Whereas  philosophers have time to think about ethical scenarios, professionals who have to make ethically responsible decisions are generally forced to utilize an algorithm. In any case, algorithms are far better at getting certain kinds of things right than humans are, and  assessments of damage are probably one of them, or could be made to be one of them. So one would think that this is a very positive step. Assuming no weapon is immune from being used to create collateral damage (or anything that fall under "double effect") an algorithm designed to minimize that would be worth developing. In cases like this, an algorithm will not be responsible for unintended deaths, they will be responsible for all the deaths that did not occur.

More interestingly is as follows. It is likely easy to be a utilitarian here. The goal of an algorithm can be to reduce collateral casualties. But what else could an "ethics algorithm" be made to do? It could be made to weigh the possibility of a certain amount of injury and damage against a certain amount of death. It might be able to weigh the ethical repercussions of destroying certain targets against the mission ends. This would force philosophers to really think about what "proportionality" means. It might be able to weigh one type of collateral damage against another (say, hitting a full school or a half-full medical center.) What else should such an algorithm try to do?


Wednesday, May 9, 2012

New Articles on Ethics of War

If you have access to Philosophy Compass (a journal I heartily recommend) you should look at two recent articles by Endre Begby, Gregory M. Reichberg, and Henrik Syse. It is actually a two part article first on the history of the ethics of war, and the second part on contemporary issues. The first part is a very good, though quite terse history of just war thinkers from Heraclitus to Walzer. It is a great place to start if you want to explore the history of just war theory in the West. The second article focuses on more contemporary debates in each area of classical just war theory, as well as the more recent discussion of jus post bellum.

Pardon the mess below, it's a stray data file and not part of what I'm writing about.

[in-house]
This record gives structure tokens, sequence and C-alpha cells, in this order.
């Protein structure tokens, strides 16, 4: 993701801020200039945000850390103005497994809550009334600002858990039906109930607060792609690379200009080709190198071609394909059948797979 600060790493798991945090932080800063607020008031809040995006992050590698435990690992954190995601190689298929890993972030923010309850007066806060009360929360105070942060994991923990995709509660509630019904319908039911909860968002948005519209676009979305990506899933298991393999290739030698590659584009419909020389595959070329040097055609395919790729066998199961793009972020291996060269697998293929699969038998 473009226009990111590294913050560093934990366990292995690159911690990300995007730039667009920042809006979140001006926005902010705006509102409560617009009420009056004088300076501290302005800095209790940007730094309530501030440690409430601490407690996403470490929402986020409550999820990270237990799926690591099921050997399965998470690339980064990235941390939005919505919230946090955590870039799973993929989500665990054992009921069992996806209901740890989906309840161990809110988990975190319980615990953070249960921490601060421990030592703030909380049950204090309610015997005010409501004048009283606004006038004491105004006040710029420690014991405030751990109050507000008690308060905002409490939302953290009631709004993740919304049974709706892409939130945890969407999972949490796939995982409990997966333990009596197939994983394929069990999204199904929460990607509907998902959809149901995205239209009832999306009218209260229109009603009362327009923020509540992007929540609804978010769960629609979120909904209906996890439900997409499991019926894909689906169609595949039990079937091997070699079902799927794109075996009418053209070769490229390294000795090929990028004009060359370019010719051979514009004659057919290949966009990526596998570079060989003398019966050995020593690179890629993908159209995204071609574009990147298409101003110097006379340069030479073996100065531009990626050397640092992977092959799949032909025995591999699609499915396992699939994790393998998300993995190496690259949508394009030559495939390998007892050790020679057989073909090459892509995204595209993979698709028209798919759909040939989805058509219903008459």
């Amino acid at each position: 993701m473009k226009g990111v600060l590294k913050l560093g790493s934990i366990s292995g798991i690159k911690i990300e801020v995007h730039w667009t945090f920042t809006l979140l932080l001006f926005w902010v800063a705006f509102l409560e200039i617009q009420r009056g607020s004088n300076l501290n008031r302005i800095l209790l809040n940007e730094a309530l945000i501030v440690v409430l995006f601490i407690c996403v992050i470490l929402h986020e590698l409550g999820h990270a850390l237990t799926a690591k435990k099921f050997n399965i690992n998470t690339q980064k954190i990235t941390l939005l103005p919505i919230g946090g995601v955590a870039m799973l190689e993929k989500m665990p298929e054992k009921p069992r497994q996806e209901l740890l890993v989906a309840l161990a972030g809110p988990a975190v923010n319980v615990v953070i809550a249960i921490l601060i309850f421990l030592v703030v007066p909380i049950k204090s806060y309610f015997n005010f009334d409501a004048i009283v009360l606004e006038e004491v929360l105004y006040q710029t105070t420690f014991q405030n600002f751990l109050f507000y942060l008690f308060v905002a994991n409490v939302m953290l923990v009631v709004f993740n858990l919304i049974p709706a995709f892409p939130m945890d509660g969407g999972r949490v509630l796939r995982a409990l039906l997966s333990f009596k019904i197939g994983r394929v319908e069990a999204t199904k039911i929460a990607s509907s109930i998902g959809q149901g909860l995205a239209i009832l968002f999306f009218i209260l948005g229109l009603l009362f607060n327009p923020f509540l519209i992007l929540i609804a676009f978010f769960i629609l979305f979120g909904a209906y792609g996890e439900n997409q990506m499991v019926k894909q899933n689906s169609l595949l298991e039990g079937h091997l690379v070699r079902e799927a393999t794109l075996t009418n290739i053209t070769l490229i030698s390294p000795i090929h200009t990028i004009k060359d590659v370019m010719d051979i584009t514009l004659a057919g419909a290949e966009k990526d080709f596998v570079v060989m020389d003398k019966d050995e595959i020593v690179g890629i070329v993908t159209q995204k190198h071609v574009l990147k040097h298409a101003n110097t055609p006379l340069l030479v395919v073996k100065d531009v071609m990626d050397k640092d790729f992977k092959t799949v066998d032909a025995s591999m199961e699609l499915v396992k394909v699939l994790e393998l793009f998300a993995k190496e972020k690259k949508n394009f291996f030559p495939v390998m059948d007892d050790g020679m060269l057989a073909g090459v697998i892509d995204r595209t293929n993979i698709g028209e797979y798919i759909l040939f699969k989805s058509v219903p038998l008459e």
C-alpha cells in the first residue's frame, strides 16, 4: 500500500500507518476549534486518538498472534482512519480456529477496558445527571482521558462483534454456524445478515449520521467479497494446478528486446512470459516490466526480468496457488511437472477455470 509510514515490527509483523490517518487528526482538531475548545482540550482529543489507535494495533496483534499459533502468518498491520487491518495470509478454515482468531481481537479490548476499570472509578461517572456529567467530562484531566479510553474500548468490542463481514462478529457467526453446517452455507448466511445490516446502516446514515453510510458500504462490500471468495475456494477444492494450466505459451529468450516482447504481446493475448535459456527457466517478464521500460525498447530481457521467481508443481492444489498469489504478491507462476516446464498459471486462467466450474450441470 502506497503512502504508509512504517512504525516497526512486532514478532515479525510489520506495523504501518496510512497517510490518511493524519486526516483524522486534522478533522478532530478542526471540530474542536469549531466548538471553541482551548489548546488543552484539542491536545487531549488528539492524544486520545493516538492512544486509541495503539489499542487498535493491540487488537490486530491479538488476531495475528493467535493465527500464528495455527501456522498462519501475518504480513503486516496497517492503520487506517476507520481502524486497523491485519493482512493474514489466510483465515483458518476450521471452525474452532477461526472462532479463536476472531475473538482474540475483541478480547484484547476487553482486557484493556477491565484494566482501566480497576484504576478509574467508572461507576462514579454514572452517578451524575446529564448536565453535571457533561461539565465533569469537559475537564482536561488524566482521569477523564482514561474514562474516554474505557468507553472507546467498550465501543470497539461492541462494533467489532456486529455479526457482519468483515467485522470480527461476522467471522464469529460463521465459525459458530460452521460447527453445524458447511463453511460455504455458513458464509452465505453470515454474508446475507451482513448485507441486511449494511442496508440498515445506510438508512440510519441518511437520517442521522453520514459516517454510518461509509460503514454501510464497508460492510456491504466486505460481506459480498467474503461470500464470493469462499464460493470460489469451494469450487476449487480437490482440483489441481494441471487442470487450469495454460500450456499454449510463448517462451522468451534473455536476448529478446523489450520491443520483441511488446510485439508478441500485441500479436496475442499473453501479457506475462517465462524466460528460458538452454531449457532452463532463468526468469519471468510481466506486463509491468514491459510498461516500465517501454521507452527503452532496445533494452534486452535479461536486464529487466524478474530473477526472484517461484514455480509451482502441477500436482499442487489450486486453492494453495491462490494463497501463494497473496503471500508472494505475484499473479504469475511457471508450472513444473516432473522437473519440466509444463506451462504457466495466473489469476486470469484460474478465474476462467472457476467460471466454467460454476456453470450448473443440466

Some of you know that I think a lot of contemporary just war theory sounds really old fashioned and needs to be updated in light of the evolved ontological nature modern politics, warfare, and warriors, as well as concepts like moral and military asymmetries and the distinction between aggressor and aggresse. The article presents a good overview of what people are talking about today and makes considerable strides toward understanding which questions are still relevant, and how. Both are worth reading. 

Friday, May 4, 2012

Interesting application of game theory

The Economist has an interesting article on some of the successes in game theoretic models.  Toward the end there is a suggestion:

The “principle of convergence”, as it is known, holds that armed conflict is, in essence, an information-gathering exercise. Belligerents fight to determine the military strength and political resolve of their opponents; when all sides have “converged” on accurate and identical assessments, a surrender or peace deal can be hammered out. Each belligerent has a strong motivation to hit the enemy hard to show that it values victory very highly. Such a model might be said to reflect poorly on human nature. But some game theorists believe that the model could be harnessed to make diplomatic negotiations a more viable substitute for armed conflict.
Today’s game-theory software is not yet sufficiently advanced to mediate between warring countries. But one day opponents on the brink of war might be tempted to use it to exchange information without having to kill and die for it. They could learn how a war would turn out, skip the fighting and strike a deal . . .
This is an interesting model of war. What it essentially suggests is that if an army is tough enough and has a strong enough resolve to go through with its threats, it can win a war without actually doing it. But while there won't be wars, there will still be a need for a powerful military and military spending. It makes for interesting food for thought. What would war look like if this plan was actually implemented? Does this suggestion make sense?

I suspect that many Neocon thinkers would think this is strange because they tend to think that wars will almost always involve at least one dictator who has little interest in preserving the lives of his people and would rather risk actual fighting than a bloodless surrender, even if it really seems to be inevitable. A political Realist, on the other hand would probably take this to be an idea way to get things done, but I can see reservations there as well. A political Constructivist is probably wondering of this kind of mediation isn't already the role of the UN.

What do you think?